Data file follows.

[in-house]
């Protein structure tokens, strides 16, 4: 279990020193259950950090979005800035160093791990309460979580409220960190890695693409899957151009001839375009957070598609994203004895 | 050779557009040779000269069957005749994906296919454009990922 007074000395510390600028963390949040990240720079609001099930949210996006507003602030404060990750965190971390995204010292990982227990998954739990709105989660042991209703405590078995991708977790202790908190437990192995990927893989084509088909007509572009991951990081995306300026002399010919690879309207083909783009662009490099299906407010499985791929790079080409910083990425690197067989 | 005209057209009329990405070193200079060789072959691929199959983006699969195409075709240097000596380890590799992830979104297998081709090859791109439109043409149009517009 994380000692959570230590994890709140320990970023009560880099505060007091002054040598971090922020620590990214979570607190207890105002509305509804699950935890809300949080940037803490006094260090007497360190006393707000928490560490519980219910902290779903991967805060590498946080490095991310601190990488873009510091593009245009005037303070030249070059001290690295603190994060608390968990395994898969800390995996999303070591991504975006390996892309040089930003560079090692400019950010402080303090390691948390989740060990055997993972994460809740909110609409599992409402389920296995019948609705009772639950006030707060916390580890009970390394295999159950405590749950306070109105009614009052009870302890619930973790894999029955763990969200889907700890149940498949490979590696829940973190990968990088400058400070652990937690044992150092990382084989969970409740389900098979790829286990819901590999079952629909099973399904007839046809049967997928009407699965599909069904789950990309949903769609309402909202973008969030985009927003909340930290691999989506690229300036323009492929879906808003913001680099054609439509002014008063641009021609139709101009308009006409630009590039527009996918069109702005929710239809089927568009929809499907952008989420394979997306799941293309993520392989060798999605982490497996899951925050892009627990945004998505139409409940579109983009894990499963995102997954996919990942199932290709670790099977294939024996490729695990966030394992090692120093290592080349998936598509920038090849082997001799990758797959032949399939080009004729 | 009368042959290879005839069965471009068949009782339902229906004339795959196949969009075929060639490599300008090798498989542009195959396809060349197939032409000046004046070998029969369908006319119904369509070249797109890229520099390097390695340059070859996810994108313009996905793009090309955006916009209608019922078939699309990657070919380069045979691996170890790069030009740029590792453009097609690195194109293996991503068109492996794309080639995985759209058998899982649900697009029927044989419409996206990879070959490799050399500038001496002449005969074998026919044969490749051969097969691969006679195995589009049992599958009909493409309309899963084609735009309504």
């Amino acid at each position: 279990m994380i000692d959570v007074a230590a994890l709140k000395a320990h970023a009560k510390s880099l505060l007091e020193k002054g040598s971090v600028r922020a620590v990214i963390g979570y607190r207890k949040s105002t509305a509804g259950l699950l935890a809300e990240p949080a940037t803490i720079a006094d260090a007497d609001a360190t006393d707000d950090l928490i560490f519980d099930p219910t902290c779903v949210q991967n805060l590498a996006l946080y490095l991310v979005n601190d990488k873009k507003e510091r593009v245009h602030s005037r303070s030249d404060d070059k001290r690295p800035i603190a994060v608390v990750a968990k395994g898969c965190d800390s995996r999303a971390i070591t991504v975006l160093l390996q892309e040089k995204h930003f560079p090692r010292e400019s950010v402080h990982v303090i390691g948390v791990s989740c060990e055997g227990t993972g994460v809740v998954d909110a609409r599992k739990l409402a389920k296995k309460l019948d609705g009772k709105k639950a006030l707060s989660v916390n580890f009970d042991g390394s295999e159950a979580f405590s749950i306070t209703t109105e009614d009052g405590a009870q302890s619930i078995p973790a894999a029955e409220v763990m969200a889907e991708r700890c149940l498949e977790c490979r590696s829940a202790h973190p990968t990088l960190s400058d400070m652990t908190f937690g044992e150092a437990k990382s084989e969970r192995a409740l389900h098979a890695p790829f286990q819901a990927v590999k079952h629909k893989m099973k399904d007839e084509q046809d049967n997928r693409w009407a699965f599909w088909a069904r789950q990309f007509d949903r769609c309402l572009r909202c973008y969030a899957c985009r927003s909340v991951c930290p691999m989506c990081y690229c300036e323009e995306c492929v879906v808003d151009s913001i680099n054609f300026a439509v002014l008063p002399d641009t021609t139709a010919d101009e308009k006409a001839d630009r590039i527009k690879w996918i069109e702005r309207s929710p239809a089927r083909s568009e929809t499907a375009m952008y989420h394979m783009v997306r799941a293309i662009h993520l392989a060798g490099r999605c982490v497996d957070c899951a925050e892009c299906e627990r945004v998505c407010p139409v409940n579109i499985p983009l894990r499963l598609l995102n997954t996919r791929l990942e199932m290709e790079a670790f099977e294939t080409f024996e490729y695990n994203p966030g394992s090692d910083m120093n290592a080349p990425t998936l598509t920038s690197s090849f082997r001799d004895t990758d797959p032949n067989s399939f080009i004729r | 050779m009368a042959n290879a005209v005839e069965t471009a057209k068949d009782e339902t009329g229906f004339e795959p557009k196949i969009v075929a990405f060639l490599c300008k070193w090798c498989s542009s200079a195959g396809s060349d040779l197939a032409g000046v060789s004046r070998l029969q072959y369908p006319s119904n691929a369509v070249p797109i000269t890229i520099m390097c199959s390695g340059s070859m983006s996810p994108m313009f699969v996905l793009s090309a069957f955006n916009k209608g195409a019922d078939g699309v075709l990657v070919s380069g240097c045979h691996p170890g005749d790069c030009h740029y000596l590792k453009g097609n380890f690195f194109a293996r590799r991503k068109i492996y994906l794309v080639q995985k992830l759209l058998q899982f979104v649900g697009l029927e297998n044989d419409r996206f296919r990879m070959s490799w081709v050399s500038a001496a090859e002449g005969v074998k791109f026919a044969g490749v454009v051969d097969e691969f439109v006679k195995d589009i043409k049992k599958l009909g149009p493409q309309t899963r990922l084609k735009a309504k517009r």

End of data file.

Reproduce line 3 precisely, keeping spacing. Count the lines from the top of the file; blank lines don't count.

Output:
């Amino acid at each position: 279990m994380i000692d959570v007074a230590a994890l709140k000395a320990h970023a009560k510390s880099l505060l007091e020193k002054g040598s971090v600028r922020a620590v990214i963390g979570y607190r207890k949040s105002t509305a509804g259950l699950l935890a809300e990240p949080a940037t803490i720079a006094d260090a007497d609001a360190t006393d707000d950090l928490i560490f519980d099930p219910t902290c779903v949210q991967n805060l590498a996006l946080y490095l991310v979005n601190d990488k873009k507003e510091r593009v245009h602030s005037r303070s030249d404060d070059k001290r690295p800035i603190a994060v608390v990750a968990k395994g898969c965190d800390s995996r999303a971390i070591t991504v975006l160093l390996q892309e040089k995204h930003f560079p090692r010292e400019s950010v402080h990982v303090i390691g948390v791990s989740c060990e055997g227990t993972g994460v809740v998954d909110a609409r599992k739990l409402a389920k296995k309460l019948d609705g009772k709105k639950a006030l707060s989660v916390n580890f009970d042991g390394s295999e159950a979580f405590s749950i306070t209703t109105e009614d009052g405590a009870q302890s619930i078995p973790a894999a029955e409220v763990m969200a889907e991708r700890c149940l498949e977790c490979r590696s829940a202790h973190p990968t990088l960190s400058d400070m652990t908190f937690g044992e150092a437990k990382s084989e969970r192995a409740l389900h098979a890695p790829f286990q819901a990927v590999k079952h629909k893989m099973k399904d007839e084509q046809d049967n997928r693409w009407a699965f599909w088909a069904r789950q990309f007509d949903r769609c309402l572009r909202c973008y969030a899957c985009r927003s909340v991951c930290p691999m989506c990081y690229c300036e323009e995306c492929v879906v808003d151009s913001i680099n054609f300026a439509v002014l008063p002399d641009t021609t139709a010919d101009e308009k006409a001839d630009r590039i527009k690879w996918i069109e702005r309207s929710p239809a089927r083909s568009e929809t499907a375009m952008y989420h394979m783009v997306r799941a293309i662009h993520l392989a060798g490099r999605c982490v497996d957070c899951a925050e892009c299906e627990r945004v998505c407010p139409v409940n579109i499985p983009l894990r499963l598609l995102n997954t996919r791929l990942e199932m290709e790079a670790f099977e294939t080409f024996e490729y695990n994203p966030g394992s090692d910083m120093n290592a080349p990425t998936l598509t920038s690197s090849f082997r001799d004895t990758d797959p032949n067989s399939f080009i004729r | 050779m009368a042959n290879a005209v005839e069965t471009a057209k068949d009782e339902t009329g229906f004339e795959p557009k196949i969009v075929a990405f060639l490599c300008k070193w090798c498989s542009s200079a195959g396809s060349d040779l197939a032409g000046v060789s004046r070998l029969q072959y369908p006319s119904n691929a369509v070249p797109i000269t890229i520099m390097c199959s390695g340059s070859m983006s996810p994108m313009f699969v996905l793009s090309a069957f955006n916009k209608g195409a019922d078939g699309v075709l990657v070919s380069g240097c045979h691996p170890g005749d790069c030009h740029y000596l590792k453009g097609n380890f690195f194109a293996r590799r991503k068109i492996y994906l794309v080639q995985k992830l759209l058998q899982f979104v649900g697009l029927e297998n044989d419409r996206f296919r990879m070959s490799w081709v050399s500038a001496a090859e002449g005969v074998k791109f026919a044969g490749v454009v051969d097969e691969f439109v006679k195995d589009i043409k049992k599958l009909g149009p493409q309309t899963r990922l084609k735009a309504k517009r």